Pilot study at NTNU shows positive results for migraine patients

Norwegian news in english: Eight out of ten migraine patients who participated in a pilot study at NorHead experienced the effects of a new method of administering injections to treat migraines and cluster headaches.

This is revealed in an article in Stavanger Aftenblad where the newspaper follows a patient with cluster headaches participating in the study.

Researchers at the National Center for Headache Research (NorHead), affiliated with NTNU, are examining the effects of treating chronic migraines and cluster headaches with the nerve toxin botulinum toxin, popularly known as Botox.

The nerve knot lies behind the facial skeleton, just below the eye socket. Researchers believe that by injecting a dose of nerve toxin into it, the pain pathway is blocked.

«Most of these pathways go deep into the brain and are not accessible for treatment. But then there is a weak point. There is a nerve fiber that goes out of the skull and down into the face to the eye and nose, and back again. It has a switching point deep in the face, and that is our point,» says Tore Wergeland Meisingset, chief physician and project leader for the study, to the newspaper.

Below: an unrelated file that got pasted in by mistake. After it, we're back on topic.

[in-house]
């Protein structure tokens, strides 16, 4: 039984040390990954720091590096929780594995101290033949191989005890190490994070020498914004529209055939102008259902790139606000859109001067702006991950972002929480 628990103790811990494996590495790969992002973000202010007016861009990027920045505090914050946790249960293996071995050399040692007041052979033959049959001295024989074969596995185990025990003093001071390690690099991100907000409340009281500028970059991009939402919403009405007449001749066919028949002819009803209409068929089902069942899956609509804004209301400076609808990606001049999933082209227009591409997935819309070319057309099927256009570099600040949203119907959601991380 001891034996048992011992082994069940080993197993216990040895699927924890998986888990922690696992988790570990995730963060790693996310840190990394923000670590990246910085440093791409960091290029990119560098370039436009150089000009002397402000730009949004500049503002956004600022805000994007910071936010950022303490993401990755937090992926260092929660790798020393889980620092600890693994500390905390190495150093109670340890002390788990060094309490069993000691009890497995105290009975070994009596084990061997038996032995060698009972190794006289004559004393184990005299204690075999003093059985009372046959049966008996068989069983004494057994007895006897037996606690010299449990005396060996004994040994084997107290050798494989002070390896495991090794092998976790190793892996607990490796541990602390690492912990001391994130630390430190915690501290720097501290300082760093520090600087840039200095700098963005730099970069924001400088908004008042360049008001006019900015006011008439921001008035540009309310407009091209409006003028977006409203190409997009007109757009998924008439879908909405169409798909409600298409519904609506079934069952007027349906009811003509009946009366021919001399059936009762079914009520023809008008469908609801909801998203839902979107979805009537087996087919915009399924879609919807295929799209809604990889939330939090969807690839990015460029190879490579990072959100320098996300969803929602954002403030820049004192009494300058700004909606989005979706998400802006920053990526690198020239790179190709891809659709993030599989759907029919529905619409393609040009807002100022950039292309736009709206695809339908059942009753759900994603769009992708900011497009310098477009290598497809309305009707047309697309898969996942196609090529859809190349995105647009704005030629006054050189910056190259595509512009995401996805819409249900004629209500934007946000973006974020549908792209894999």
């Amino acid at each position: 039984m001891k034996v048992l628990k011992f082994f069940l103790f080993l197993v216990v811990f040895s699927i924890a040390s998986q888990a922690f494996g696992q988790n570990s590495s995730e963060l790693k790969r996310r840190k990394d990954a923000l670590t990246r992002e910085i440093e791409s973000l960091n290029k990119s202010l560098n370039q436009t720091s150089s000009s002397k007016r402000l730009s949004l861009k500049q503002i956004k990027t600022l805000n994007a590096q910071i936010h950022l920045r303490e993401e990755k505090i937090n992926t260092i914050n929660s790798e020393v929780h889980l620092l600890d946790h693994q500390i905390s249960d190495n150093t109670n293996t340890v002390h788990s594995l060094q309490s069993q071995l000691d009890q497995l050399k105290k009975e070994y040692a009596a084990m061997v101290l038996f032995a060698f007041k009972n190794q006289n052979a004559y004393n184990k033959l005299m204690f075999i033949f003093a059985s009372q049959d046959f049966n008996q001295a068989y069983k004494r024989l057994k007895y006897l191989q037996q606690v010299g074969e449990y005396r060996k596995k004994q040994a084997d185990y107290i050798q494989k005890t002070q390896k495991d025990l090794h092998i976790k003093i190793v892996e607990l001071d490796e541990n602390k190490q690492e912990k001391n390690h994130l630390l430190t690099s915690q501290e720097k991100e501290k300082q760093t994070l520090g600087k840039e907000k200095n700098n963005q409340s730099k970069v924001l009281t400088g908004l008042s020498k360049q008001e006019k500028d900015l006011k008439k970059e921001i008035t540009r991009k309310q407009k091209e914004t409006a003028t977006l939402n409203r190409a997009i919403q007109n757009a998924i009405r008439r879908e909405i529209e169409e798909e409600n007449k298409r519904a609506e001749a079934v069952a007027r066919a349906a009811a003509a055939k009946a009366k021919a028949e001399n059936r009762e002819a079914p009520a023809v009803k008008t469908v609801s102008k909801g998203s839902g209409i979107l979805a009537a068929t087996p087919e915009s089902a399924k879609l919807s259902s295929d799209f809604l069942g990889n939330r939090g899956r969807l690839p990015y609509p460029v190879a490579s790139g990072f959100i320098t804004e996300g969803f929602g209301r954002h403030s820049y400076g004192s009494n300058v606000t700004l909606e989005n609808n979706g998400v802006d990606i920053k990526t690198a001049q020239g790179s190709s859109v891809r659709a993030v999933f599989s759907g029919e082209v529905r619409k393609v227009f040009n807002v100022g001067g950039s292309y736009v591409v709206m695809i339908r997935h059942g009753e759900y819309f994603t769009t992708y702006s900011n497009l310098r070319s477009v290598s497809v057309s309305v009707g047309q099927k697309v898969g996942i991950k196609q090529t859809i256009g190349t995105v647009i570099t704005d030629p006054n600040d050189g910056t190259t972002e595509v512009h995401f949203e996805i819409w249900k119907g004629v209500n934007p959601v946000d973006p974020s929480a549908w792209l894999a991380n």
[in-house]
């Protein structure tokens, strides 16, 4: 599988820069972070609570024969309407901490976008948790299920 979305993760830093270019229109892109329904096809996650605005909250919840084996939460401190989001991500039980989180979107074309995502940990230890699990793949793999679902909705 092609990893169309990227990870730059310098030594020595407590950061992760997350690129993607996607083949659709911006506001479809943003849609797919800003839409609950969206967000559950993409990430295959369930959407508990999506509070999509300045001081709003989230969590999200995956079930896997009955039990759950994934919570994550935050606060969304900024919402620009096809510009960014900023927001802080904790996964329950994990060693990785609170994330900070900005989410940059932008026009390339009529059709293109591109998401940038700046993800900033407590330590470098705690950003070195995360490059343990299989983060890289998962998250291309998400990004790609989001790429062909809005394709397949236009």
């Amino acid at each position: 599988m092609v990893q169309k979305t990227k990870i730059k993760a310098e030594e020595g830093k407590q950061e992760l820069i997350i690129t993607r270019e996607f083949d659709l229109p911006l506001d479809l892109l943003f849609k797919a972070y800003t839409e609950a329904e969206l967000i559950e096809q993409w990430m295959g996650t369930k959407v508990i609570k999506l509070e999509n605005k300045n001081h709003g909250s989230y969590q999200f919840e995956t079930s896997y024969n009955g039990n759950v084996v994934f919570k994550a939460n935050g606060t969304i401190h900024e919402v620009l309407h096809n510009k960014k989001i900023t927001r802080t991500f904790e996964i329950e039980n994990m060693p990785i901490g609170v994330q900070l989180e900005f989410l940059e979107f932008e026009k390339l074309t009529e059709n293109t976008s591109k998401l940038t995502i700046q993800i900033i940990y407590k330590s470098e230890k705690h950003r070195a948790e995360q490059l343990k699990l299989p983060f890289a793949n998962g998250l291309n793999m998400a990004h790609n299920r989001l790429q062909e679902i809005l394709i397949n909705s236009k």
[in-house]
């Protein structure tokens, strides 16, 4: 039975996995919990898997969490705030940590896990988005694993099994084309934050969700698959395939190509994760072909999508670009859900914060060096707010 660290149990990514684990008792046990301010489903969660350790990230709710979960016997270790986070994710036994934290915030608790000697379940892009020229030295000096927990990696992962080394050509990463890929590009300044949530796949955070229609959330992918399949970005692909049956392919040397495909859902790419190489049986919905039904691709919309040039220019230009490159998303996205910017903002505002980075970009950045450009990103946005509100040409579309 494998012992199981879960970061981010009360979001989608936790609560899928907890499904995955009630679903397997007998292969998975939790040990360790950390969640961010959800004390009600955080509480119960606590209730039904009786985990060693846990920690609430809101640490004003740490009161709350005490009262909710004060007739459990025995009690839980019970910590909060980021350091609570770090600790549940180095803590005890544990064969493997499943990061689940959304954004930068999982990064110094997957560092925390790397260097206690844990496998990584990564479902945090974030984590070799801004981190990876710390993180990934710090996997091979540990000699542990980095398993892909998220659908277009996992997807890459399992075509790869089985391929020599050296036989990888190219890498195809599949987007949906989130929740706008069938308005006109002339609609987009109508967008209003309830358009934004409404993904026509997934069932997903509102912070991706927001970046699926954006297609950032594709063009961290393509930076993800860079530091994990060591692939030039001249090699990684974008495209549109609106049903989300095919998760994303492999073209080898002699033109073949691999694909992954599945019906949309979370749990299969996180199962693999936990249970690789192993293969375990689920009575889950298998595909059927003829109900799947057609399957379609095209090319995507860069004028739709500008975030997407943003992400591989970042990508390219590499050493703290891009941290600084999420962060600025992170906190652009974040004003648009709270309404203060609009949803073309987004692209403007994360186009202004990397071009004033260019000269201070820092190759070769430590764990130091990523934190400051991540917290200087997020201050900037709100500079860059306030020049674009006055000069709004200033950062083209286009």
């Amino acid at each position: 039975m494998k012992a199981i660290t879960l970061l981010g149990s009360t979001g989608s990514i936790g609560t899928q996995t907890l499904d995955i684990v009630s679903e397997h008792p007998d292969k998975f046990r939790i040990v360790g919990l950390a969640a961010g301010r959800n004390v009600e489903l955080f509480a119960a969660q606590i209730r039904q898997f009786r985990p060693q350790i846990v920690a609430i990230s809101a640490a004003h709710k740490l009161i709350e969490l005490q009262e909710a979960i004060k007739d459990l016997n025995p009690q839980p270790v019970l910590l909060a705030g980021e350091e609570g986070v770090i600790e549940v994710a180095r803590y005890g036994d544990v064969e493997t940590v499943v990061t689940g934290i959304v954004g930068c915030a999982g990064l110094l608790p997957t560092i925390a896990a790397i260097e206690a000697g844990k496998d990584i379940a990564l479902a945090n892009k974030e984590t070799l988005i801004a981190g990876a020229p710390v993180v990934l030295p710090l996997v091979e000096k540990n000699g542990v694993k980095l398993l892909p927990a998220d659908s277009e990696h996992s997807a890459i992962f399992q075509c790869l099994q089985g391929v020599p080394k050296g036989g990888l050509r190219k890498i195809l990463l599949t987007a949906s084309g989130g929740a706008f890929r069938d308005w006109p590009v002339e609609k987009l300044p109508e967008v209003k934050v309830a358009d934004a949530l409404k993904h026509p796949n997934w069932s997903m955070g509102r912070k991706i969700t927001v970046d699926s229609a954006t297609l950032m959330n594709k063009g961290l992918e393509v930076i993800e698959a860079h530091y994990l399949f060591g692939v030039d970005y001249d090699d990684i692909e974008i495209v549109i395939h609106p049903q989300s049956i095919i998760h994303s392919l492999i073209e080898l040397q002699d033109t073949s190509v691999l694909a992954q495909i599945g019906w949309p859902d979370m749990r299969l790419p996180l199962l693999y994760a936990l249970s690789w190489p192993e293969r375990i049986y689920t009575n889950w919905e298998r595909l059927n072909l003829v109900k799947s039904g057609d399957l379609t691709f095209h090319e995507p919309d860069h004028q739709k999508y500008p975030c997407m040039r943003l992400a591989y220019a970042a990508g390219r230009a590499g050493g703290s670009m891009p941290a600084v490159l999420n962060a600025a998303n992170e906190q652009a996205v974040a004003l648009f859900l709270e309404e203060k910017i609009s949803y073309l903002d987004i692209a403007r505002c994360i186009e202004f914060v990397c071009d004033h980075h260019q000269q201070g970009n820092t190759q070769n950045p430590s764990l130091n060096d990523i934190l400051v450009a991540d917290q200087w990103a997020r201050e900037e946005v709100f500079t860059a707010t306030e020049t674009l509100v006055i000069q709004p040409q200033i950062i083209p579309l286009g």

Researchers believe that chronic migraines and cluster headaches use the same nerve pathways to create pain. Therefore, there are two parallel studies using the same method.

The pilot study has shown that eight out of ten migraine patients have had an effect from the new method of administering injections, where the effect is defined by a 50 percent reduction in headache complaints.